The improvement in profitability is another factor that contributed to the decline in business insolvencies. Between 2016 and the start of the pandemic, corporate margins’ rate have improved by about 1.5pp. Fiscal support during the pandemic led to a further, temporary, increase, in Q4 2020 and H1 2021, by nearly 2 percentage points. Yet these gains were largely due to a lag between the total wage bill paid by companies (which were covered in part by the state) and production, which rebounded even before the subsidies for job retention schemes were fully withdrawn. Their withdrawal as of H2 2021 has already erased most of the observed improvement in margins, which for non-financial companies has fallen back to the pre-Covid level of 32.8% (chart 4).

A slight deterioration is likely in 2022

Both taxation and insolvencies should increase in 2022, and corporate margins are likely to erode.

Higher tax contribution is the most certain factor, through lower subsidies. Production subsidies were increased during the pandemic and should now be cut. These subsidies have already declined from H2 2021 but were very strong during H1 2021. As a result, their 2022 level will be lower than the 2021 total. All in all, companies’ tax contribution is expected to rise from 56% of the GOS to 60% in 2022.

France: corporates' margin rate in % of gross operating surplus

In 2022, corporate margins are also likely to be squeezed by an inflationary effect since higher input prices are not fully passed onto sales prices. This could erode the margins of non-financial companies by nearly 1 percentage point based on the past impact of similar increases in oil prices. The impact should be higher in transport services, the agri-food industry, accommodation and catering services and construction (chart 5), based also on past oil price shocks of the same magnitude (other things being equal).

Lastly, we should begin to see an upturn in business insolvencies in 2022 as exceptional public support is gradually withdrawn. Retail and construction, the two sectors with the highest insolvency level (43% of the total in 2021), are likely to be hit hardest. Retail companies continue to be strapped by structural cash flow problems, even though they are not as high as the long-term average. Although late payments in the construction sector are still historically low, they are nonetheless significant and concern nearly 25% of companies according to Insee data.

In the first weeks of 2022 insolvencies have already increased (+18% y/y), but they are still 40% below their 2019 level.

Transformations across the board

French companies continue to operate with lower margins than their German and Italian counterparts (38.9% and 42.7% respectively in Q3 2021 versus 32.8% in France), which implies a smaller buffer for absorbing shocks.

The level of French corporate taxation of 60% of GOS in 2022 is partly explained by higher production taxes. For non-financial companies, these taxes still account for nearly 15 points of GOS. Moreover, they are treated unequally since these companies generate a little less than half of the GOS of French companies, but pay nearly two-thirds of total production taxes.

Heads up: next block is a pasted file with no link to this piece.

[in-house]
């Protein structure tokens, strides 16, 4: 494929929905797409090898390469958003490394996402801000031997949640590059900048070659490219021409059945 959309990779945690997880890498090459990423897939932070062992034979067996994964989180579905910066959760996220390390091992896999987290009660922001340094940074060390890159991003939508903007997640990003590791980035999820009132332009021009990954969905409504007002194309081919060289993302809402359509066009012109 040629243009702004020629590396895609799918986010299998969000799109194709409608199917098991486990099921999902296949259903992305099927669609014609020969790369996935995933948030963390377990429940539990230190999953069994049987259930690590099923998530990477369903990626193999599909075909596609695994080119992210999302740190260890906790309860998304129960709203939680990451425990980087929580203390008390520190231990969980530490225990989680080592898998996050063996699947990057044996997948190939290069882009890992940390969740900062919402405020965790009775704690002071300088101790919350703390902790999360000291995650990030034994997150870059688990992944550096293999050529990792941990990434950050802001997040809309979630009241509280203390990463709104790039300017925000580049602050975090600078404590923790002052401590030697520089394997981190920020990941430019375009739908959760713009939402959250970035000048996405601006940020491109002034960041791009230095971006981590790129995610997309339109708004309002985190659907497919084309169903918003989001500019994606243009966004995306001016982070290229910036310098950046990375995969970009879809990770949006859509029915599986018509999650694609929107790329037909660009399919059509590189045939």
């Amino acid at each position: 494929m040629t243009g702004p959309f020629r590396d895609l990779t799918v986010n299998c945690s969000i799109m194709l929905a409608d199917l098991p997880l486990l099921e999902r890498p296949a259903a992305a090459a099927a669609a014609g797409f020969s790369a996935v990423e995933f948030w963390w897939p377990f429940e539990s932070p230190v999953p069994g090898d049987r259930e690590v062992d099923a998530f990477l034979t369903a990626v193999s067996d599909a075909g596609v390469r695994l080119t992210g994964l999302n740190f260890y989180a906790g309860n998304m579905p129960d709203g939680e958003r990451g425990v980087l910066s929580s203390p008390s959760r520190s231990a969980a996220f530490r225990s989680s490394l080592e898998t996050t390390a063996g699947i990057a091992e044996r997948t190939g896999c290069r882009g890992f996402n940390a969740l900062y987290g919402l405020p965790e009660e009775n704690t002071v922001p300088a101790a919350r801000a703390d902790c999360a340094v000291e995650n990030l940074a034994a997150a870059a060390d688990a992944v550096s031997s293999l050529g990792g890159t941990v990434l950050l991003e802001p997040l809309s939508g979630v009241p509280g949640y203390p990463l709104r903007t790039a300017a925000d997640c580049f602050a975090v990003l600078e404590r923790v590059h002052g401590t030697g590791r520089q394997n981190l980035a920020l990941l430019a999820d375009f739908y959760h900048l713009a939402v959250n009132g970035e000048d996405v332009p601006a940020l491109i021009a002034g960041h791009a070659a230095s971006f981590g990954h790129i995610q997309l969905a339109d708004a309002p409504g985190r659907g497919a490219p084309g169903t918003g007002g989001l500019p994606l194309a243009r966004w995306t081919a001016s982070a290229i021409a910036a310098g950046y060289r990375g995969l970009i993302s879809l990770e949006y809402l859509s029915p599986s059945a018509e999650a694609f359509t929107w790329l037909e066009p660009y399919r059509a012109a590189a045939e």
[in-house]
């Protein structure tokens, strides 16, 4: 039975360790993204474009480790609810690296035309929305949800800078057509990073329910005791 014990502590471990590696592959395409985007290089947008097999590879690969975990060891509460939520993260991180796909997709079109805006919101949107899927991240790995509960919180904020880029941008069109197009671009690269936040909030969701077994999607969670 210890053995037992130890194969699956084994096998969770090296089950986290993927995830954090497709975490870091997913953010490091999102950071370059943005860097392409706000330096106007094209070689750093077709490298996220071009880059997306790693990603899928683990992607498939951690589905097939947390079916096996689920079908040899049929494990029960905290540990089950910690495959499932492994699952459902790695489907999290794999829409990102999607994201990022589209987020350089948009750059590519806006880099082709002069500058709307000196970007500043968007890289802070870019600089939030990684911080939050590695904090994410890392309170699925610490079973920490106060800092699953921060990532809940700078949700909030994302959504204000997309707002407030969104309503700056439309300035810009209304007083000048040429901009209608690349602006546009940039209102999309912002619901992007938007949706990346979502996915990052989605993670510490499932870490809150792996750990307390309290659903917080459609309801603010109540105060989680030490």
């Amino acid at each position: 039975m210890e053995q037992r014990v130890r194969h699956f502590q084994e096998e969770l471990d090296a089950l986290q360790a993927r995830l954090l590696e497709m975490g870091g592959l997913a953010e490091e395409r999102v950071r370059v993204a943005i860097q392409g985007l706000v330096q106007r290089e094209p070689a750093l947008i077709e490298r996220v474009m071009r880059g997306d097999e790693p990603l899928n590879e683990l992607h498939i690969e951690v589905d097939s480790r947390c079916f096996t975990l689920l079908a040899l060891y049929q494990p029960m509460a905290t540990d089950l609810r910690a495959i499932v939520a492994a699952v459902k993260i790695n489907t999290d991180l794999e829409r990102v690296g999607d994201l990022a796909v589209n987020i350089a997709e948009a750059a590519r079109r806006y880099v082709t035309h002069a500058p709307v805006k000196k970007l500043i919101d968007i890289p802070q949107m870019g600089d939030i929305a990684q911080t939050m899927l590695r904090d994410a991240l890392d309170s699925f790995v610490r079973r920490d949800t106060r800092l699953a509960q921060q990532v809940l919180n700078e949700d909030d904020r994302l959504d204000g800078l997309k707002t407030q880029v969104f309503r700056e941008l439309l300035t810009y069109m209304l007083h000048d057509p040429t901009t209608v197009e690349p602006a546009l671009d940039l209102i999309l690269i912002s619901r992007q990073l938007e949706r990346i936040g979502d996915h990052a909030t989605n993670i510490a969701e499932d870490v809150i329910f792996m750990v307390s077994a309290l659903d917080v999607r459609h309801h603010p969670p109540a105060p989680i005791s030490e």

Employer social contributions account for nearly 70% of the tax contribution (social contributions + corporate tax + production taxes – production subsidies) of companies.

This tax burden[2] is a handicap at a time when French companies seem to be lagging somewhat in their transformation. This lag can be seen in terms of the number of robots per 10,000 employees: in 2020, France had about 194, compared to 371 in Germany, 224 in Italy and 203 in Spain, according to the International Federation of Robotics. The good news is that this density increased by 17 robots per 10,000 employees in France relative to the 2019 figure, compared to 12 in Italy and Spain. Clearly, investment efforts are beginning to pay off, even though they need to be continued.

France: corporate investment ratio (gross vs. net)

Yet these transformations are costly. Automation requires major and constant investments as some of this equipment becomes obsolete more rapidly. Rapid depreciation, which is especially characteristic of digital investments, means that the higher value of gross corporate investment is not necessarily reflected in net investment (chart 6), despite strong spending: corporate investment in digitalisation is expected to reach the symbolic threshold of EUR 100 bn in 2023 according to our estimates.

On top of any possible new tax cuts, companies benefit from public support under the France Relance stimulus plan, with provides financial incentives for investments (EUR 3.5 bn at year-end 2021 according to government figures). The France 2030 plan provides additional support, with priority on the green transition, which should benefit primarily the energy and transport sectors.

[1] “Comité de suivi et d’évaluation des mesures de soutien financier aux entreprises confrontées à l’épidémie de covid-19” Report, July 2021

[2] On top of any possible new tax cuts, companies benefit from public support under the France Relance stimulus plan, with provides financial incentives for investments (EUR 3.5 bn at year-end 2021 according to government figures). The France 2030 plan provides additional support, with priority on the green transition, which should benefit primarily the energy and transport sectors.

Stéphane Colliac
Team : OECD economies